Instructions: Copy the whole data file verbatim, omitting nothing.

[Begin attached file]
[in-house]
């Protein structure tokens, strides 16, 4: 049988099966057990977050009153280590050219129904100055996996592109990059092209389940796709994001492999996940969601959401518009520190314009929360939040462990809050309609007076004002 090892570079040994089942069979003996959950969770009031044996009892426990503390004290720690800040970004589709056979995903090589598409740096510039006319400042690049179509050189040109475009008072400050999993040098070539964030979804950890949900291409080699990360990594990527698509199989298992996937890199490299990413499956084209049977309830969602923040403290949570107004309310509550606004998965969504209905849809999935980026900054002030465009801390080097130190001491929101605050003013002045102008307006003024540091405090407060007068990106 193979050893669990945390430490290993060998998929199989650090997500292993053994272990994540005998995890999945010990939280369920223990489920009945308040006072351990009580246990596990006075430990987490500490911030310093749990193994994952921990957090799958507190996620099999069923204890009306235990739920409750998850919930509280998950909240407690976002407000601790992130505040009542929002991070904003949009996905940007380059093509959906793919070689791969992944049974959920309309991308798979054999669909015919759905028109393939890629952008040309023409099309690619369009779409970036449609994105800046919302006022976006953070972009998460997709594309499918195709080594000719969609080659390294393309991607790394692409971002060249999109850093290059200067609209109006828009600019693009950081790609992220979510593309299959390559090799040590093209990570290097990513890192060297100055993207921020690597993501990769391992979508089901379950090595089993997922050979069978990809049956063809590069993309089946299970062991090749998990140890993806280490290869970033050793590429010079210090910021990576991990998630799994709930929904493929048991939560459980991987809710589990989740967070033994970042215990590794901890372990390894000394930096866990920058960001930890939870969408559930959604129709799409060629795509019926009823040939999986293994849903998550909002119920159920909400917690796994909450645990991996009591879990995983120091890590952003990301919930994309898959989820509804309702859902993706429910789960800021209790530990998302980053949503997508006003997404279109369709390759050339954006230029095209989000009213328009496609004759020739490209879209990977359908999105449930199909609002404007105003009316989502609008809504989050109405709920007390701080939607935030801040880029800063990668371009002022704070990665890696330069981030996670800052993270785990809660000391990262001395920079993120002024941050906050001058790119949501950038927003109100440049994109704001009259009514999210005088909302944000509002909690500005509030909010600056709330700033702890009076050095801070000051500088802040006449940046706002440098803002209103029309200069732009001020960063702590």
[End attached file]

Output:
[in-house]
């Protein structure tokens, strides 16, 4: 049988099966057990977050009153280590050219129904100055996996592109990059092209389940796709994001492999996940969601959401518009520190314009929360939040462990809050309609007076004002 090892570079040994089942069979003996959950969770009031044996009892426990503390004290720690800040970004589709056979995903090589598409740096510039006319400042690049179509050189040109475009008072400050999993040098070539964030979804950890949900291409080699990360990594990527698509199989298992996937890199490299990413499956084209049977309830969602923040403290949570107004309310509550606004998965969504209905849809999935980026900054002030465009801390080097130190001491929101605050003013002045102008307006003024540091405090407060007068990106 193979050893669990945390430490290993060998998929199989650090997500292993053994272990994540005998995890999945010990939280369920223990489920009945308040006072351990009580246990596990006075430990987490500490911030310093749990193994994952921990957090799958507190996620099999069923204890009306235990739920409750998850919930509280998950909240407690976002407000601790992130505040009542929002991070904003949009996905940007380059093509959906793919070689791969992944049974959920309309991308798979054999669909015919759905028109393939890629952008040309023409099309690619369009779409970036449609994105800046919302006022976006953070972009998460997709594309499918195709080594000719969609080659390294393309991607790394692409971002060249999109850093290059200067609209109006828009600019693009950081790609992220979510593309299959390559090799040590093209990570290097990513890192060297100055993207921020690597993501990769391992979508089901379950090595089993997922050979069978990809049956063809590069993309089946299970062991090749998990140890993806280490290869970033050793590429010079210090910021990576991990998630799994709930929904493929048991939560459980991987809710589990989740967070033994970042215990590794901890372990390894000394930096866990920058960001930890939870969408559930959604129709799409060629795509019926009823040939999986293994849903998550909002119920159920909400917690796994909450645990991996009591879990995983120091890590952003990301919930994309898959989820509804309702859902993706429910789960800021209790530990998302980053949503997508006003997404279109369709390759050339954006230029095209989000009213328009496609004759020739490209879209990977359908999105449930199909609002404007105003009316989502609008809504989050109405709920007390701080939607935030801040880029800063990668371009002022704070990665890696330069981030996670800052993270785990809660000391990262001395920079993120002024941050906050001058790119949501950038927003109100440049994109704001009259009514999210005088909302944000509002909690500005509030909010600056709330700033702890009076050095801070000051500088802040006449940046706002440098803002209103029309200069732009001020960063702590």